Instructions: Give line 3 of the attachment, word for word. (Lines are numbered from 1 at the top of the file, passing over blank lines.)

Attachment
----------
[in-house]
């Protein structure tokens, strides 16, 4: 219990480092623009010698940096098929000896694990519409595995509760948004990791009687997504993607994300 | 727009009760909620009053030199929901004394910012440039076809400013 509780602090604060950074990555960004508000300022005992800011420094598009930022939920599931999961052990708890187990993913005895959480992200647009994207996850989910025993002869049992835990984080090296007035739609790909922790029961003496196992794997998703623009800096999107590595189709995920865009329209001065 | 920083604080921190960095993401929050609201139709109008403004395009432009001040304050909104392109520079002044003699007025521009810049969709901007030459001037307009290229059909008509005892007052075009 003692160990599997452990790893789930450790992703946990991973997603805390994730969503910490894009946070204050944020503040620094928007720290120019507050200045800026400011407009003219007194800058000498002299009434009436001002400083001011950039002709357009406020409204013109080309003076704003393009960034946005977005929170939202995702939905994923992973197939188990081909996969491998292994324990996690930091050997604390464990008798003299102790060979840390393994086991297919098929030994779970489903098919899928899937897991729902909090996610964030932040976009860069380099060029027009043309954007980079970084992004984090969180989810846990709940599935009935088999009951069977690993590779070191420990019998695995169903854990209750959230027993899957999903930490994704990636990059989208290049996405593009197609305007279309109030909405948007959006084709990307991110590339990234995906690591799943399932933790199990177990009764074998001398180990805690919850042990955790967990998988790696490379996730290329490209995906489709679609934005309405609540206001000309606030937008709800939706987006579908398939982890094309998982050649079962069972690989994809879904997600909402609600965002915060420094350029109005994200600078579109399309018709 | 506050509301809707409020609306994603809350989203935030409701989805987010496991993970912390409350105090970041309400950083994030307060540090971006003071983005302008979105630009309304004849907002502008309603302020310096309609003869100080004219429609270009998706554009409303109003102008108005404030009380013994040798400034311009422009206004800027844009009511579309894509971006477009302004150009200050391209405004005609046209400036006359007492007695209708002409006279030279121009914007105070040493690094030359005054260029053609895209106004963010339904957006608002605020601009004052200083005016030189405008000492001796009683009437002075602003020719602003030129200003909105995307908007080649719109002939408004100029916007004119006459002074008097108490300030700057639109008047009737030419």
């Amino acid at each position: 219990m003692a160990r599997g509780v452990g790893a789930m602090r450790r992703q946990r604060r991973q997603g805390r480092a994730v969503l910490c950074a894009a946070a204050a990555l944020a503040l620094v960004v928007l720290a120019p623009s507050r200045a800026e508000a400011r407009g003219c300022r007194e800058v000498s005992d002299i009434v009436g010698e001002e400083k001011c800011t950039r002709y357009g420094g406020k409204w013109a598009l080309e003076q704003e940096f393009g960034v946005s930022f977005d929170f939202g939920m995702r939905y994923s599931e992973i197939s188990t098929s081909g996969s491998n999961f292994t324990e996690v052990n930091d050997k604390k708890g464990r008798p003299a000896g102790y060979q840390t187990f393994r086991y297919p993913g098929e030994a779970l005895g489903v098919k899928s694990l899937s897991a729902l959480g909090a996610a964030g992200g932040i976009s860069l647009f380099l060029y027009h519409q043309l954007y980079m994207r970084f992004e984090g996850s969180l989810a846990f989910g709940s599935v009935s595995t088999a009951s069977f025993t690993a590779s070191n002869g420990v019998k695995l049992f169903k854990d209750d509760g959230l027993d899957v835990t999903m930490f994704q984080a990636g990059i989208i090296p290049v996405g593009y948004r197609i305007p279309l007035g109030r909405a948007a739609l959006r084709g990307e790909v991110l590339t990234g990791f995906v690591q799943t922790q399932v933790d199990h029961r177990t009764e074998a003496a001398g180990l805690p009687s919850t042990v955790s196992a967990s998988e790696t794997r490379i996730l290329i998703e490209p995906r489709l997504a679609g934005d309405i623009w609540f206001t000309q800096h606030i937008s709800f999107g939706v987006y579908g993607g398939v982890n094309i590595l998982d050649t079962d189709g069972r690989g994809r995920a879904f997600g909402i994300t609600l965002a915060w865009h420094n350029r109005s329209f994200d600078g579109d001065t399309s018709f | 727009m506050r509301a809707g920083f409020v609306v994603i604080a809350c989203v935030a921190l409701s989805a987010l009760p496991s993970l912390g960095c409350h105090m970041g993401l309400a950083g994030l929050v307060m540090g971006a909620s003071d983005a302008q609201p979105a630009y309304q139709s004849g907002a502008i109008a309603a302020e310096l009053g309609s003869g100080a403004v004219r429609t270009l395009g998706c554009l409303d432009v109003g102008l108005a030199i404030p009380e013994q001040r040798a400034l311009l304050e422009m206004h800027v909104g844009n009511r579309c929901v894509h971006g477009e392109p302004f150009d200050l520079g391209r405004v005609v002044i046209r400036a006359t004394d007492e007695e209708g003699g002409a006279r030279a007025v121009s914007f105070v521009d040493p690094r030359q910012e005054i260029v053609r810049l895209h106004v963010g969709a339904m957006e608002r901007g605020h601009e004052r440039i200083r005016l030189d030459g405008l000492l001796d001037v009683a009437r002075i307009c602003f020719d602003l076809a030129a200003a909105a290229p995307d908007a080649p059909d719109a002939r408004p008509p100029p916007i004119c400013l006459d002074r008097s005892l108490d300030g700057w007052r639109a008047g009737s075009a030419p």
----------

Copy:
């Amino acid at each position: 219990m003692a160990r599997g509780v452990g790893a789930m602090r450790r992703q946990r604060r991973q997603g805390r480092a994730v969503l910490c950074a894009a946070a204050a990555l944020a503040l620094v960004v928007l720290a120019p623009s507050r200045a800026e508000a400011r407009g003219c300022r007194e800058v000498s005992d002299i009434v009436g010698e001002e400083k001011c800011t950039r002709y357009g420094g406020k409204w013109a598009l080309e003076q704003e940096f393009g960034v946005s930022f977005d929170f939202g939920m995702r939905y994923s599931e992973i197939s188990t098929s081909g996969s491998n999961f292994t324990e996690v052990n930091d050997k604390k708890g464990r008798p003299a000896g102790y060979q840390t187990f393994r086991y297919p993913g098929e030994a779970l005895g489903v098919k899928s694990l899937s897991a729902l959480g909090a996610a964030g992200g932040i976009s860069l647009f380099l060029y027009h519409q043309l954007y980079m994207r970084f992004e984090g996850s969180l989810a846990f989910g709940s599935v009935s595995t088999a009951s069977f025993t690993a590779s070191n002869g420990v019998k695995l049992f169903k854990d209750d509760g959230l027993d899957v835990t999903m930490f994704q984080a990636g990059i989208i090296p290049v996405g593009y948004r197609i305007p279309l007035g109030r909405a948007a739609l959006r084709g990307e790909v991110l590339t990234g990791f995906v690591q799943t922790q399932v933790d199990h029961r177990t009764e074998a003496a001398g180990l805690p009687s919850t042990v955790s196992a967990s998988e790696t794997r490379i996730l290329i998703e490209p995906r489709l997504a679609g934005d309405i623009w609540f206001t000309q800096h606030i937008s709800f999107g939706v987006y579908g993607g398939v982890n094309i590595l998982d050649t079962d189709g069972r690989g994809r995920a879904f997600g909402i994300t609600l965002a915060w865009h420094n350029r109005s329209f994200d600078g579109d001065t399309s018709f | 727009m506050r509301a809707g920083f409020v609306v994603i604080a809350c989203v935030a921190l409701s989805a987010l009760p496991s993970l912390g960095c409350h105090m970041g993401l309400a950083g994030l929050v307060m540090g971006a909620s003071d983005a302008q609201p979105a630009y309304q139709s004849g907002a502008i109008a309603a302020e310096l009053g309609s003869g100080a403004v004219r429609t270009l395009g998706c554009l409303d432009v109003g102008l108005a030199i404030p009380e013994q001040r040798a400034l311009l304050e422009m206004h800027v909104g844009n009511r579309c929901v894509h971006g477009e392109p302004f150009d200050l520079g391209r405004v005609v002044i046209r400036a006359t004394d007492e007695e209708g003699g002409a006279r030279a007025v121009s914007f105070v521009d040493p690094r030359q910012e005054i260029v053609r810049l895209h106004v963010g969709a339904m957006e608002r901007g605020h601009e004052r440039i200083r005016l030189d030459g405008l000492l001796d001037v009683a009437r002075i307009c602003f020719d602003l076809a030129a200003a909105a290229p995307d908007a080649p059909d719109a002939r408004p008509p100029p916007i004119c400013l006459d002074r008097s005892l108490d300030g700057w007052r639109a008047g009737s075009a030419p």